In fact, if anything, the Flashpoint unit recycled slightly faster than my Canon – which was loaded with brand new fully charged AAs – when I would shoot a burst of photos. It also produced a slightly more pleasing output on subjects that were further away from the camera. Not hugely noticeable, and possibly just my personal preference. That’s why I’m putting them on the same level.

I even tested them side by side with the same settings in a studio.

Flashpoint Zoom Li-on
Aperture: f/2.8 | Shutter: 1/125 | ISO: 400 | Flash Output: 1/16 | Flashpoint on the left, Canon on the right.

Familiar Controls

Maybe you’re thinking, “Yea, but am I going to have to spend a bunch of time figuring out how to use it?”

Nope. The controls are intuitive and easy to use. If you’ve used any other speedlight before, you’ll be able to pick up the controls very quickly.

flashpoint zoom li-on

The Battery

Didn’t I start this post talking about batteries? This, in my opinion, is what makes the Zoom Li-on so special…

It is powered by a single Lithium-Ion battery pack. No more AA batteries falling out of your flash as you try to switch out, or making sure you have them in the right way…


And you can shoot foreeeeeeveerrr….well, maybe not forever. Okay, I was being hyperbolic.

The Flashpoint marketing information says that you can get over 400 full power flashes on one charge. That’s pretty impressive. Is it true?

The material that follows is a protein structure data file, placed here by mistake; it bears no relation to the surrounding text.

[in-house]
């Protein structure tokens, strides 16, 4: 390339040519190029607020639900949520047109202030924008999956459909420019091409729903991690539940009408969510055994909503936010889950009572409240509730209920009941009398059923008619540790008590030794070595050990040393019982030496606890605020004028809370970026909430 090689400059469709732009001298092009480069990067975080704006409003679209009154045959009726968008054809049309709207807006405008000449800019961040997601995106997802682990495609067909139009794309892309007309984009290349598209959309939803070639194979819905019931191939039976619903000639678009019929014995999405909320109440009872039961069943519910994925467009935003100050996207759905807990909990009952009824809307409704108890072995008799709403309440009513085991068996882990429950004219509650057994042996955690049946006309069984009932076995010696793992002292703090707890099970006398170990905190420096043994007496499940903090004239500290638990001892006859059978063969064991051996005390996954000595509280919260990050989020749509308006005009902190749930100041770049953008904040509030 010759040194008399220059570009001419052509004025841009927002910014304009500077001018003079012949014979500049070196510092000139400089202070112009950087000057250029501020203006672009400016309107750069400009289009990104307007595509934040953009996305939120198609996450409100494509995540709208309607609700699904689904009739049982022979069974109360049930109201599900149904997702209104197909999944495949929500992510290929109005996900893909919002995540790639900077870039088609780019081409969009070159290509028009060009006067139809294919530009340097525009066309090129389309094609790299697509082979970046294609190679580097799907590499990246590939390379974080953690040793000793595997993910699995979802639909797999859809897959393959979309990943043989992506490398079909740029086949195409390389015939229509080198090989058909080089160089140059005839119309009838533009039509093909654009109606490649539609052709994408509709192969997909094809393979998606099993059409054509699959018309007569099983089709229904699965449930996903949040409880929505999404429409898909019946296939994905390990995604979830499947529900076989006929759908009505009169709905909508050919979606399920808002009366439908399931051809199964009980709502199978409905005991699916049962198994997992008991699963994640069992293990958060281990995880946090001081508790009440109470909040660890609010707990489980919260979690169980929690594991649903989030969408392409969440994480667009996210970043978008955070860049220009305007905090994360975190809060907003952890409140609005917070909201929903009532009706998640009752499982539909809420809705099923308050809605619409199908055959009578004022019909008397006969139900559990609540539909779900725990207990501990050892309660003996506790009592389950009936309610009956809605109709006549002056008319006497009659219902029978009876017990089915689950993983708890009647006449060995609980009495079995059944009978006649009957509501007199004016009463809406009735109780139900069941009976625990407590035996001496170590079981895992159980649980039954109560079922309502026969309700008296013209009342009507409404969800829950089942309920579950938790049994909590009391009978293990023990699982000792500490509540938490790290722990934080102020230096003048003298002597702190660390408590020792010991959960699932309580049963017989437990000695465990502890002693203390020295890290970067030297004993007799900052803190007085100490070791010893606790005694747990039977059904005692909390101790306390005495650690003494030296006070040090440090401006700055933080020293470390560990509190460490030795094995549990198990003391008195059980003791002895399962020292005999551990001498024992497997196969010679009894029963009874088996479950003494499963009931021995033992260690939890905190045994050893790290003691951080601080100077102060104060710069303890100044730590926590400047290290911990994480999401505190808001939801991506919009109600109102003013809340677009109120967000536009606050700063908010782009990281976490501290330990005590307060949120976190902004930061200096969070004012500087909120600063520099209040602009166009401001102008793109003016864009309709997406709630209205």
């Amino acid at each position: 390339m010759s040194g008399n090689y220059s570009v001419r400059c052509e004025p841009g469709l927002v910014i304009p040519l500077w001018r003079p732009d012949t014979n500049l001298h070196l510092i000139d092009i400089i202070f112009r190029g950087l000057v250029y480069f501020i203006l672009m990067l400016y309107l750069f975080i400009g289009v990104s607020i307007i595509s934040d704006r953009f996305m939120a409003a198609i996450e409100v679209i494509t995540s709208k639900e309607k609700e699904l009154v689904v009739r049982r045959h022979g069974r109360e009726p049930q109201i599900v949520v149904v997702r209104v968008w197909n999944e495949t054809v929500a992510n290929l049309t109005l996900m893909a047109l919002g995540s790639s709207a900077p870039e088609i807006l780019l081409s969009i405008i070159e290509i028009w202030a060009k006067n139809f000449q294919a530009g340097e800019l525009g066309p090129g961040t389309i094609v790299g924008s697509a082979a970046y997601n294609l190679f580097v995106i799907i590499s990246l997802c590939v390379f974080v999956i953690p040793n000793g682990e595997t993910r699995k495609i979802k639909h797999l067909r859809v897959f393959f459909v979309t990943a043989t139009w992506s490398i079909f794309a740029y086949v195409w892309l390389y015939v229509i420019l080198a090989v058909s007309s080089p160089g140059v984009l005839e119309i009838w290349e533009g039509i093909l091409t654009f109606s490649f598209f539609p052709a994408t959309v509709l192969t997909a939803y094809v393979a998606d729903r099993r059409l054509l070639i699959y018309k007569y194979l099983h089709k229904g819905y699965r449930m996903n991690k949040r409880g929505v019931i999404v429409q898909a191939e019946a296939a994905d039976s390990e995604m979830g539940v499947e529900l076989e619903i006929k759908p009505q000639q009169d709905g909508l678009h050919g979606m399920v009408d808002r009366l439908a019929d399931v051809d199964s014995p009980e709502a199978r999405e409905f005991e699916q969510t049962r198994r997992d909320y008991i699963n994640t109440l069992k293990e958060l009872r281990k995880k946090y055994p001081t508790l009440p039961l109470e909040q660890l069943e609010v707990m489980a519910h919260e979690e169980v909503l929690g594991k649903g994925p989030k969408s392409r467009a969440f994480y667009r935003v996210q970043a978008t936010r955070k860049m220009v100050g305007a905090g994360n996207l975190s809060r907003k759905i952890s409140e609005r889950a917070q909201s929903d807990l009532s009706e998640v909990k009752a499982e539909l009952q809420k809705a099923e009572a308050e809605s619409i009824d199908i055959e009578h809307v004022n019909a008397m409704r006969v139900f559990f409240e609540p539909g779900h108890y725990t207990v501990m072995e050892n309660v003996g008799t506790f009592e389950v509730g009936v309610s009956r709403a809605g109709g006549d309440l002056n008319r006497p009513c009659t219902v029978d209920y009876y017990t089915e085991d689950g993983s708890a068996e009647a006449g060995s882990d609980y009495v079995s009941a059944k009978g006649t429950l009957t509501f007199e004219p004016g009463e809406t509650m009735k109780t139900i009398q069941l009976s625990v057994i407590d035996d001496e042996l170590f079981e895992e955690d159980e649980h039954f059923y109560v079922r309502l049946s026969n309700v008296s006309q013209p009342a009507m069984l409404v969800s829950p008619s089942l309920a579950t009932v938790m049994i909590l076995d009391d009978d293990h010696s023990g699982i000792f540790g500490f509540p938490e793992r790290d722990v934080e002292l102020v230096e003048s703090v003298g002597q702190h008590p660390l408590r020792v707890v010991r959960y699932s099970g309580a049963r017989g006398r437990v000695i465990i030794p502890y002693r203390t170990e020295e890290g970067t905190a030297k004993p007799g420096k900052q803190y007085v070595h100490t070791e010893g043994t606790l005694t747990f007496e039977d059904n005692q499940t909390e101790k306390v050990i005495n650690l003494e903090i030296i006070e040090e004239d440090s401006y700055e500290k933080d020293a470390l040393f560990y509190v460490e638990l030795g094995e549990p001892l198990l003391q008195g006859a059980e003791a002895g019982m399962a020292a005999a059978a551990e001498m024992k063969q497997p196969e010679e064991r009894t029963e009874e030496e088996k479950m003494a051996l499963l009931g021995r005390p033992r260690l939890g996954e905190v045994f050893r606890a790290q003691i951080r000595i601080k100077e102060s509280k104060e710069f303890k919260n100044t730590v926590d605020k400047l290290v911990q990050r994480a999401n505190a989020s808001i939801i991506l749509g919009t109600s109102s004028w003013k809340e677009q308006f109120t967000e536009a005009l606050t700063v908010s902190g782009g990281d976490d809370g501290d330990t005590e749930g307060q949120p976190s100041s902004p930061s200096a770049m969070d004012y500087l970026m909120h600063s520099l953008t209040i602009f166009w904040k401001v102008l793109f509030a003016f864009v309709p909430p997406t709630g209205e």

Well, I don’t know about full power flashes, but in my testing of the unit, which lasted about a week, I popped the flash this many times:

  • 300 in studio shots at 1/16 power
  • 900 TTL shots over the course of two events
  • Another 200 studio shots at 1/4 power

The battery readout still said 1/2 power. One HALF!!!! I was using my Canon unit as well as the Flashpoint, and didn’t take as many photos with it at those events, and I still had to change the batteries out twice over a similar number of shots.

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My Conclusion

I love this flash! I bought two of them! I’m using them in conjunction with other Flashpoint lighting units at events (more on that at a later date) and I couldn’t be happier with the results.

[flo_button url=”” style=”grey” size=”small” type=”round” target=”_self”] Check it out on Amazon! [/flo_button]

NOTE: The Zoom Li-on is a rebranded version of the Godox V850 flash. While you might be able to find the Godox version elsewhere for less money, I would HIGHLY recommend purchasing the Flashpoint version. In my research, based on reviews, I found that the Flashpoint units are better constructed. Also, since Flashpoint is located in the United States, it’s easier to get in touch with them if you do have a problem with your unit as opposed to reaching Godox, who are located in China.


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The Nerdy Photographer
The Nerdy Photographer

With more than a quarter century as a professional photographer, The Nerdy Photographer's goal is to spread knowledge and laughter throughout the photo industry. Please follow along on social media and subscribe to the podcast.